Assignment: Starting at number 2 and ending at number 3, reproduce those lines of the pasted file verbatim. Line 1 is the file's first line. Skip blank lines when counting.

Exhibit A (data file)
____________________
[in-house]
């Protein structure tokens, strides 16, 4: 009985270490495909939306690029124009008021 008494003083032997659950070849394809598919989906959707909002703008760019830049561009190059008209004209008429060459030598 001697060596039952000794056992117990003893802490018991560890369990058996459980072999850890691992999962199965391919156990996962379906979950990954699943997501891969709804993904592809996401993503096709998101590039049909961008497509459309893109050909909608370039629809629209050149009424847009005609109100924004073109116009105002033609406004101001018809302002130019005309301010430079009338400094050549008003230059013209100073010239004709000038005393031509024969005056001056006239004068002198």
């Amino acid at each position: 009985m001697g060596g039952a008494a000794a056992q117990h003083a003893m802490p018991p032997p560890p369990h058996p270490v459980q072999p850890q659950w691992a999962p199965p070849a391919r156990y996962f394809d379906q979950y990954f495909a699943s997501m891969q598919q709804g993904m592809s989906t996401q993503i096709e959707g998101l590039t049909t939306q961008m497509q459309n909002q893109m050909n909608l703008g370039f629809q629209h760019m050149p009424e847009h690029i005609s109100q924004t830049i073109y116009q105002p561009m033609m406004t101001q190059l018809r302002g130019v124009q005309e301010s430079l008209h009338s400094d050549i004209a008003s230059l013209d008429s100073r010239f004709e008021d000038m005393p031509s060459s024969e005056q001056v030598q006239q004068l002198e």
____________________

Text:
């Protein structure tokens, strides 16, 4: 009985270490495909939306690029124009008021 008494003083032997659950070849394809598919989906959707909002703008760019830049561009190059008209004209008429060459030598 001697060596039952000794056992117990003893802490018991560890369990058996459980072999850890691992999962199965391919156990996962379906979950990954699943997501891969709804993904592809996401993503096709998101590039049909961008497509459309893109050909909608370039629809629209050149009424847009005609109100924004073109116009105002033609406004101001018809302002130019005309301010430079009338400094050549008003230059013209100073010239004709000038005393031509024969005056001056006239004068002198």
């Amino acid at each position: 009985m001697g060596g039952a008494a000794a056992q117990h003083a003893m802490p018991p032997p560890p369990h058996p270490v459980q072999p850890q659950w691992a999962p199965p070849a391919r156990y996962f394809d379906q979950y990954f495909a699943s997501m891969q598919q709804g993904m592809s989906t996401q993503i096709e959707g998101l590039t049909t939306q961008m497509q459309n909002q893109m050909n909608l703008g370039f629809q629209h760019m050149p009424e847009h690029i005609s109100q924004t830049i073109y116009q105002p561009m033609m406004t101001q190059l018809r302002g130019v124009q005309e301010s430079l008209h009338s400094d050549i004209a008003s230059l013209d008429s100073r010239f004709e008021d000038m005393p031509s060459s024969e005056q001056v030598q006239q004068l002198e």